Origins of the Legend of Storks Delivering Babies
It goes back to the Greeks and Romans who considered this bird sacred. Across the centuries, the myth was enriched and modified until reaching the version that babies come from Paris.
Human sexuality has long been a social and family taboo. A taboo because of an absurd embarrassment that prevented adults from telling their children the truth about conception. So, people elaborated metaphors like that of the seed, and the legend of storks delivering babies. The latter is the most popular of all.
Legend has it that this bird brings children in a cloth hanging from its beak. Next, we’ll see the connections between this bird and the birth or arrival of human babies. We’ll also analyze its effect on different manifestations of popular culture.
Origins of the legend of storks delivering babies
The traits and behavior of this long-legged bird have favored its association with the coming of babies.
On the one hand, storks are migratory birds, so they usually return to the same place every year. Their return usually coincides with the arrival of spring, the time of blooming and fertility.
On the other hand, storks live with the same partner throughout their lives, and have a very particular reproductive behavior. For the incubation, they elaborate the nest with much zeal, they conserve it and they continue constructing it year after year. They place it on top of trees or buildings such as towers or bell towers.
Once the stork’s young are born, they’re fed and nursed with care and devotion until they can fly.
This behavior was observed by the Greeks with great respect since ancient times. So much so that it was a crime to kill this bird. Romans, as well, considered them sacred. They believed that their presence was able to protect women as well as marriage, little children and the process of birth.
The legend continued to be fueled in the Middle Ages. At that time, people believed that unborn babies inhabited the wetlands frequented by these birds.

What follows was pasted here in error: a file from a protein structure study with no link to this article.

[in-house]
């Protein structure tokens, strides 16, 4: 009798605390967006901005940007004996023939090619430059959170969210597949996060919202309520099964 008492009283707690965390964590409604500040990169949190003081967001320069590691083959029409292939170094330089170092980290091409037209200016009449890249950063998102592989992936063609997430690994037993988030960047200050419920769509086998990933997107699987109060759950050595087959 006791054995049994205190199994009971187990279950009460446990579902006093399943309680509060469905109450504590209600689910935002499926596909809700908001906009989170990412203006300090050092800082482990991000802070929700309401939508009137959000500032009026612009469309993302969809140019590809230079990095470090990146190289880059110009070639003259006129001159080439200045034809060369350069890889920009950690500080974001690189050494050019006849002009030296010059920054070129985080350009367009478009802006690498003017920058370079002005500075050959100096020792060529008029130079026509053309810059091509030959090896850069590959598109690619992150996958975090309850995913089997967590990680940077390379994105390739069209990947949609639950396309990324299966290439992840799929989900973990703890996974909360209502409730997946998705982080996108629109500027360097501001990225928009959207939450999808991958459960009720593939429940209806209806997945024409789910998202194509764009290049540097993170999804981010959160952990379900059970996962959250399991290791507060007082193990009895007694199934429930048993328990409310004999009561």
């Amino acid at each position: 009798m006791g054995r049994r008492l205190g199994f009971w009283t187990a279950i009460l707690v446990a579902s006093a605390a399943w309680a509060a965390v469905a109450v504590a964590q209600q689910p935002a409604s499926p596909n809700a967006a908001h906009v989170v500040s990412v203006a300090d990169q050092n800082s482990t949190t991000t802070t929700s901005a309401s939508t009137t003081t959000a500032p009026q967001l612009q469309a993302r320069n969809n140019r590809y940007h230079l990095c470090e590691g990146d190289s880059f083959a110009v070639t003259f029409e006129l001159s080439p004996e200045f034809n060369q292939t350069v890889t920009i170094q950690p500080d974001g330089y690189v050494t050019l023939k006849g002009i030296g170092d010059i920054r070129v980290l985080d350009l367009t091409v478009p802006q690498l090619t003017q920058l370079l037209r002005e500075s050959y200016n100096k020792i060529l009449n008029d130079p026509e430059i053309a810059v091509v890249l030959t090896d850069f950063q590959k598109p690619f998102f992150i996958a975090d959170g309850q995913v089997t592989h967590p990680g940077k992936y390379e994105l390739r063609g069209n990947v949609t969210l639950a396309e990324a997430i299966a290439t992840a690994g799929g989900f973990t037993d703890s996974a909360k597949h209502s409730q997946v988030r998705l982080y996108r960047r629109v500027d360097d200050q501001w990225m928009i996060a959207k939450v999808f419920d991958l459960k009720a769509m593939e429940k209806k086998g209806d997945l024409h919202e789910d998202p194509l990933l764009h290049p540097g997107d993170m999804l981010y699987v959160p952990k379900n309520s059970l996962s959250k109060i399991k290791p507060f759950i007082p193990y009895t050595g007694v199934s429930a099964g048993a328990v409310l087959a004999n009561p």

Continuing this journey through time, for the ancient Scandinavians, the stork was a symbol of luck and its presence was foretelling pregnancies.
Already in the 19th century, Han Christian Andersen collected the legend of storks delivering babies. In his tale “The Storks”, he presents a story about this myth.
Later, the legend changed a little, and it now states that these birds bring children from Paris.
Why do storks come from Paris according to the legend?
According to the saying, storks used to migrate to an area near Paris, instead of Africa. They had their nest on top of a house, and their arrival coincided with the birth of a baby belonging to the couple that lived there. Thus was spread the myth that said that the storks brought the babies from Paris.
The most common image representative of this legend is the stork with the baby in a cloth hanging from its beak. The legend has survived intact to this day, and is still in use today.
For parents of children who ask many questions, this legend of storks delivering babies from Paris has been the least uncomfortable option, rather than telling the truth about human reproduction.
Spreading the legend
The legend of storks delivering babies has found fertile ground in literature and other genres. In the contemporary era of commercial advertising, advertising agencies have taken advantage of this romantic simplification of human reproduction for their purposes. As a result, they’ve reinforced it even more.
For example, Walt Disney’s animation “Dumbo” presents the birth of children according to the described legend. If we watch children’s films, we’ll find more examples.
Should parents continue to tell children the legend of the storks?
It’s up to parents to choose the information that they give their children as part of their education. Many still use the story of the white stork bringing a wrapped child in its beak from Paris. Other parents choose to tell the truth, in a completely natural manner, which allows the child’s intelligence to develop properly.